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17 April 2014 12:48 pm ,
Vol. 344 ,
Officials last week revealed that the U.S. contribution to ITER could cost $3.9 billion by 2034—roughly four times the...
An experimental hepatitis B drug that looked safe in animal trials tragically killed five of 15 patients in 1993. Now,...
Using the two high-quality genomes that exist for Neandertals and Denisovans, researchers find clues to gene activity...
A new report from the Intergovernmental Panel on Climate Change (IPCC) concludes that humanity has done little to slow...
Astronomers have discovered an Earth-sized planet in the habitable zone of a red dwarf—a star cooler than the sun—500...
Three years ago, Jennifer Francis of Rutgers University proposed that a warming Arctic was altering the behavior of the...
- 17 April 2014 12:48 pm , Vol. 344 , #6181
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ScienceShot: How Planes Make Rain
14 June 2010 3:44 pm
Fly the friendly skies—and make it rain. That's what researchers have found airplanes tend to do when they take off or descend through clouds of the altocumulus variety. The clouds, which range in altitude from about 1 to 6 kilometers, have been known to develop gaping holes or channels near airports, though no one knew why. Nor could anyone explain why their appearance immediately brought localized precipitation. But this month in the Bulletin of the American Meteorological Society, researchers report that when a jet or turboprop flies through clouds containing droplets of supercooled water, which can remain liquid even as low as -15°C, the droplets condense after passing over the aircraft's wings (or the blades of its propellers). The now-frozen droplets immediately fall to earth as rain or snow, and their absence creates the characteristic circular hole or tunnel effect in the clouds.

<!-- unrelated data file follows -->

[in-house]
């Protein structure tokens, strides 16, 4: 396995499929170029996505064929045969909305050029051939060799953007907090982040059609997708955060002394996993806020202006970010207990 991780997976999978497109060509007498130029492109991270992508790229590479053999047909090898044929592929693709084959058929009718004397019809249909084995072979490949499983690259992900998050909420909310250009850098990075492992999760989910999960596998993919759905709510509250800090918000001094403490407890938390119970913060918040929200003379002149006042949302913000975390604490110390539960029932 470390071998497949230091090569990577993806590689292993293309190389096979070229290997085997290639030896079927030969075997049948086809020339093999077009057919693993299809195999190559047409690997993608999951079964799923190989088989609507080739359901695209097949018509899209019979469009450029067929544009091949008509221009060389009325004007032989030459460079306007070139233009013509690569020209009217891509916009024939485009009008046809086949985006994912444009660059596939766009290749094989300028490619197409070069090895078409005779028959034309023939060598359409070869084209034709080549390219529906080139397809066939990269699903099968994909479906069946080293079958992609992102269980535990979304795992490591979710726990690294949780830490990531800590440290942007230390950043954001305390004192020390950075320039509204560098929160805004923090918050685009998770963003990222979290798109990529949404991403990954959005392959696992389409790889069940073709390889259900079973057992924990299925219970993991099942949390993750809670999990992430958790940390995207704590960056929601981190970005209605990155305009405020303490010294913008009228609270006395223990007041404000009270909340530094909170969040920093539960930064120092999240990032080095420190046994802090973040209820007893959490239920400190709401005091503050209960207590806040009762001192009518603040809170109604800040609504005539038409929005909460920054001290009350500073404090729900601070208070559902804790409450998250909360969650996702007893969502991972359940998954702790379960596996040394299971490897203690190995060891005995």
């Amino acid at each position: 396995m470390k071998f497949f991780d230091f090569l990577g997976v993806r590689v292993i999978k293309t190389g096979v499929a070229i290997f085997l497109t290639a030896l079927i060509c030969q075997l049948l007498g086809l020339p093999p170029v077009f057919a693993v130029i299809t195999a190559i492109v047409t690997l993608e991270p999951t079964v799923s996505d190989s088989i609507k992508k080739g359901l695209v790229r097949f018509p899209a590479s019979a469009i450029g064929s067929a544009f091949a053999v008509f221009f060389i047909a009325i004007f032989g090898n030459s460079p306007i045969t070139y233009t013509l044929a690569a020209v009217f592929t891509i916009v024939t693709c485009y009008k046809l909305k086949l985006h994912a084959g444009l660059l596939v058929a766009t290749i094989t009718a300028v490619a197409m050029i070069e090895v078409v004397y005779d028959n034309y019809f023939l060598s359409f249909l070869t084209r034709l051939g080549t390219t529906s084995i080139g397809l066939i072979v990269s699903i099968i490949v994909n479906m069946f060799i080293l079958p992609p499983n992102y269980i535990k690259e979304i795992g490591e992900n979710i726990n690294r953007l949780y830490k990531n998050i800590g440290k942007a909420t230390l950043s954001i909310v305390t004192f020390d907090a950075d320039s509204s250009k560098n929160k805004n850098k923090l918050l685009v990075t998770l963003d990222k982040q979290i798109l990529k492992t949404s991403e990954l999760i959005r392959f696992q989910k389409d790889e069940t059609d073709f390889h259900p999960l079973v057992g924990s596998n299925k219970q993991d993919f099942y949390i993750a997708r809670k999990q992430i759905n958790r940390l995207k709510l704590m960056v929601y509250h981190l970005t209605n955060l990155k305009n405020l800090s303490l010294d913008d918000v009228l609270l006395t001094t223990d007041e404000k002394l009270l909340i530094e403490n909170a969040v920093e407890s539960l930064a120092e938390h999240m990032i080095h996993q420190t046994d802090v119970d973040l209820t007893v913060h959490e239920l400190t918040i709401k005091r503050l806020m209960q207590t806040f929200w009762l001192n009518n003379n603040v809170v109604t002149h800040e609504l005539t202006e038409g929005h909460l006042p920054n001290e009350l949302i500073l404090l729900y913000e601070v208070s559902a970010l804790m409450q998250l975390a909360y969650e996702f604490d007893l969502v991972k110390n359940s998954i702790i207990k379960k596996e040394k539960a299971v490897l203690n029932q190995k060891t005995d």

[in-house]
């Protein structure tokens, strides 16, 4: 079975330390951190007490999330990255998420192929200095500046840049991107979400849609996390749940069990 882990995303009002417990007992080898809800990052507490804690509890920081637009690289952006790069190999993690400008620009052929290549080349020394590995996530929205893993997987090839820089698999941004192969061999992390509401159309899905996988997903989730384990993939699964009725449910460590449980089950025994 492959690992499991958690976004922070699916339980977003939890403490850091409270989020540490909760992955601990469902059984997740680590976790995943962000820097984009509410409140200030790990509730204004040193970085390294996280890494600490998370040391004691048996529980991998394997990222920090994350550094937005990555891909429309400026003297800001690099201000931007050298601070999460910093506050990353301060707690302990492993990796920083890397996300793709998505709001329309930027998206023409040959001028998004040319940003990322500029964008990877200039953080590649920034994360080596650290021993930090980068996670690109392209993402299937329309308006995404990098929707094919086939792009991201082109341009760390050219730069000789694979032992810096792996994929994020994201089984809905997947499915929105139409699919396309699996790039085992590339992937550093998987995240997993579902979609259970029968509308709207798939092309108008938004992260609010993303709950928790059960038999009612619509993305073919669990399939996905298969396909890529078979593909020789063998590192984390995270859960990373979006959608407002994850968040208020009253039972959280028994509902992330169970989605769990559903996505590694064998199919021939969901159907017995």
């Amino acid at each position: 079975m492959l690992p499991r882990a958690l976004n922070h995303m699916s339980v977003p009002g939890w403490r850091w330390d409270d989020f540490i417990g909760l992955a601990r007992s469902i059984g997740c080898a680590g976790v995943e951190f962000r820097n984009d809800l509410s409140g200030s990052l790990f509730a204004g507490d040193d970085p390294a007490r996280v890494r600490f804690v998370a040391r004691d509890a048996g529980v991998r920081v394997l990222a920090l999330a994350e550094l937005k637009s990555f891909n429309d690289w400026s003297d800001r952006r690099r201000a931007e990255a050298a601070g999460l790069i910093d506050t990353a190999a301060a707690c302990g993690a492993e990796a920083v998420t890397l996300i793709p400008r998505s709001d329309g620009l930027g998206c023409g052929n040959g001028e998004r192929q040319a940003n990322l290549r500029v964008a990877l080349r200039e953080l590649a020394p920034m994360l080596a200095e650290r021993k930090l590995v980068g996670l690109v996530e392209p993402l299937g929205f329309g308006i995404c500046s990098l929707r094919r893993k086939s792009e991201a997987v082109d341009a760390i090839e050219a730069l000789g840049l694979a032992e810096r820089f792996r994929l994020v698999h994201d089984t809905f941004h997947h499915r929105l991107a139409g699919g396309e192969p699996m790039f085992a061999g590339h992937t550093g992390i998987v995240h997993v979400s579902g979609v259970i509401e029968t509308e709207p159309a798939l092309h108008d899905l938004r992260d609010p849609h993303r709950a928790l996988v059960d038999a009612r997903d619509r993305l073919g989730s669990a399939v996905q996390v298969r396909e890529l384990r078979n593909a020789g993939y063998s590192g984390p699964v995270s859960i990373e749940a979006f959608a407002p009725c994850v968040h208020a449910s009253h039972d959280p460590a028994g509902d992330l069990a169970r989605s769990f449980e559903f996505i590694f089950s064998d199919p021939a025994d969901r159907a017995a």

See more ScienceShots.